In Germany, recent allegations of corruption related to COVID-19 masks have shocked the public. Members of both federal and state parliaments had not only facilitated sales of masks to state institutions, but some of them also received payments for arranging lucrative deals.
While the whole nation was suffering because of the pandemic – with many losing or fearing for their lives and livelihoods – some politicians were apparently making money out of the crisis. This is a scandal for the society and a blow for political integrity.
Prosecutors have launched investigations, and even in the cases where the members of the parliament did not receive direct payments for their involvement, there were conflicts of interest. These included holding shares in a company that sold masks to the government.
A faulty system aids corrupt behaviour
The problem, however, is not just individuals – in this case, the members of parliament who acted unethically. In fact, the problem is the lack of reasonable rules to prevent such wrongdoing. In Germany, it is not forbidden to play both roles at the same time: to be a member of a parliament making important decisions on various matters and to be a lobbyist pushing particular interests in the same matters.
Furthermore, until this spring, there was no lobbying register in any form. Now, finally, the government has decided to establish a register for the Bundestag, but due to numerous exemptions, it will not go far enough to help the public understand who is influencing their elected representatives.
There will also be no legislative footprint tracking each step in the creation of a law. Lobbyists’ involvement in political decisions – and thus the actual power lobbying organisations possess – will not be visible in the register. They’ll just have to document their aims and funding. Other actors, like politicians, won’t even have to do that.
New survey: Germans don’t feel represented in politics
This secrecy around who is influencing politicians is reflected by what people say in the new Global Corruption Barometer – European Union 2021. 62 per cent of people think that a few private interests control German politics. Moreover, 44 per cent think their interests are not considered in political decision-making at all.
Additionally, 26 per cent think that the corruption in Germany has increased, while 55 per cent think it has stayed at the same level – that’s four out of five Germans who think the country’s corruption problems are not being solved.
With over 40,000 participants in 27 countries across the European Union, Transparency International’s Global Corruption Barometer – European Union 2021 presents one of the largest, most detailed sets of public opinion data on people’s views and experiences of corruption and bribery in the region.
Views on business are also alarming: 35 per cent of Germans think that all or most business executives are involved in corruption. During the last few years, there have been several corruption scandals in companies – the most discussed case was Dieselgate, in which a number of German car manufacturers defrauded regulators in regard to emissions. The German government did not fully enforce the law, but invited top executives from the car manufacturers to the famous “Diesel Summit” in 2017, resulting in compromises that let the polluters off the hook and enabled them to keep emitting at harmfully high levels. This raised questions about where the government’s loyalties lay.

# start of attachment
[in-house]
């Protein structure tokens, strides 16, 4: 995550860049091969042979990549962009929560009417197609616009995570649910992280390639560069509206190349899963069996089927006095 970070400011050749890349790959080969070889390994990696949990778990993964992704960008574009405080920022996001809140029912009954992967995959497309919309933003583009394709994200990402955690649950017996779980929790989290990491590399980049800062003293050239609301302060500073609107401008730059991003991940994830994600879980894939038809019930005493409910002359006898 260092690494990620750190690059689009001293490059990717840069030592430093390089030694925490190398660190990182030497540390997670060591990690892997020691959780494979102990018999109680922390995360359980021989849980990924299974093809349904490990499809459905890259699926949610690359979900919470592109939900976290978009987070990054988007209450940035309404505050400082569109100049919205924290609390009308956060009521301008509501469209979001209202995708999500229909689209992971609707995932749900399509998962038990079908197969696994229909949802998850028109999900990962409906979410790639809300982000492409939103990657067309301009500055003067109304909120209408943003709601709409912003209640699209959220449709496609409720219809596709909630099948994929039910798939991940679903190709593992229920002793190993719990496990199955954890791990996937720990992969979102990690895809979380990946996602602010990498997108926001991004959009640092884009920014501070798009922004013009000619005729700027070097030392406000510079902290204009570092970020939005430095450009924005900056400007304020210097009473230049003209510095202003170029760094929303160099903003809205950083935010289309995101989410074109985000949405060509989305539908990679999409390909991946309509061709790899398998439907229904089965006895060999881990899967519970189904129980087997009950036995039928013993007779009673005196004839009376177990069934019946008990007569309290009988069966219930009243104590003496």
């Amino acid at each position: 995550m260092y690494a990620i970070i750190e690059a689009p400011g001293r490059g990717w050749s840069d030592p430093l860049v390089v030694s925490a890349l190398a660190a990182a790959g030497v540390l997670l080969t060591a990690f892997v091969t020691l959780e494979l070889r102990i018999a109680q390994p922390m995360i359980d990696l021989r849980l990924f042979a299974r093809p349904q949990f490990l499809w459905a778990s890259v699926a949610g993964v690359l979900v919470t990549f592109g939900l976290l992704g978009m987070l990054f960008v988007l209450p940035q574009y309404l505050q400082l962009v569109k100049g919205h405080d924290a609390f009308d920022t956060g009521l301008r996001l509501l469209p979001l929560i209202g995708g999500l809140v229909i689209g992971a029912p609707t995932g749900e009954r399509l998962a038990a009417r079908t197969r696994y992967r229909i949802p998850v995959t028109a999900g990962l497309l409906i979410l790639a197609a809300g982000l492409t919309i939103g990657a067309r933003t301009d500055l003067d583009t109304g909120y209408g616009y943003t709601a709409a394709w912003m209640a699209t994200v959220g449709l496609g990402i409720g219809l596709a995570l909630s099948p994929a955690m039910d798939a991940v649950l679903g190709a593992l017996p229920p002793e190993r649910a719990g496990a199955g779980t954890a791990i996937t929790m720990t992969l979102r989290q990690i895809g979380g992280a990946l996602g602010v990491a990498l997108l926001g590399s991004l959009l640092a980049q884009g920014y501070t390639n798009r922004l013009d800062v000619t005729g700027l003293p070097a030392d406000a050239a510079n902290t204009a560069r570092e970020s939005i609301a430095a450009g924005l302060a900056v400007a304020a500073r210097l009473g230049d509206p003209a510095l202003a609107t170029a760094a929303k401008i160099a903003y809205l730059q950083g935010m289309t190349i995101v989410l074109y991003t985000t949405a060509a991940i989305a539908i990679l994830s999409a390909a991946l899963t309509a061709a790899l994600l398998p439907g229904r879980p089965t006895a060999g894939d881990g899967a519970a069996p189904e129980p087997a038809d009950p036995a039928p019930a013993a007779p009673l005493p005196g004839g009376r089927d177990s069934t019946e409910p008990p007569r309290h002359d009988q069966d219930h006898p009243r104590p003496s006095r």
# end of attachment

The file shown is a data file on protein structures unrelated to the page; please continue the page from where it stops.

Better sanctions and more transparency needed
The impression that dominates is that there are no real sanctions for companies; as long as you and your organisation are big and powerful enough, you do not have to be afraid of consequences.
Again, this problem is not just about single failing companies and individuals, it is about the lack of good regulations. One of the many regulatory gaps that exists is no criminal liability for corporations - in Germany, only individuals can be convicted for breaking criminal law. Therefore, the sanctions that companies face are often soft because they only follow minor breaches of law.
However, we as members of civil society should not just talk about others. Confidence in non-governmental organisations (NGOs) is also of concern: more than 10 per cent of people in Germany think that all or most NGOs are involved in corruption. This should remind us to encourage our partners in civil society to be more open and transparent. Transparency International Germany does this with the voluntary initiative for transparent civil society (Initiative Transparente Zivilgesellschaft), with more than 1400 other civil society organisations.
At the end of the day, the most powerful tool that we have to generate more trust throughout society is transparency, in the sense of engagement, traceability and accessible information. It enables citizens to meaningfully take part in political, economic and social life. The huge lack of trust Germans have in public and private institutions cannot be fixed without more transparency.
Transparency International Germany is engaging in the upcoming federal parliamentary elections with the slogan #MehrTransparenzWagen, urging for a cultural change that fully embraces transparency.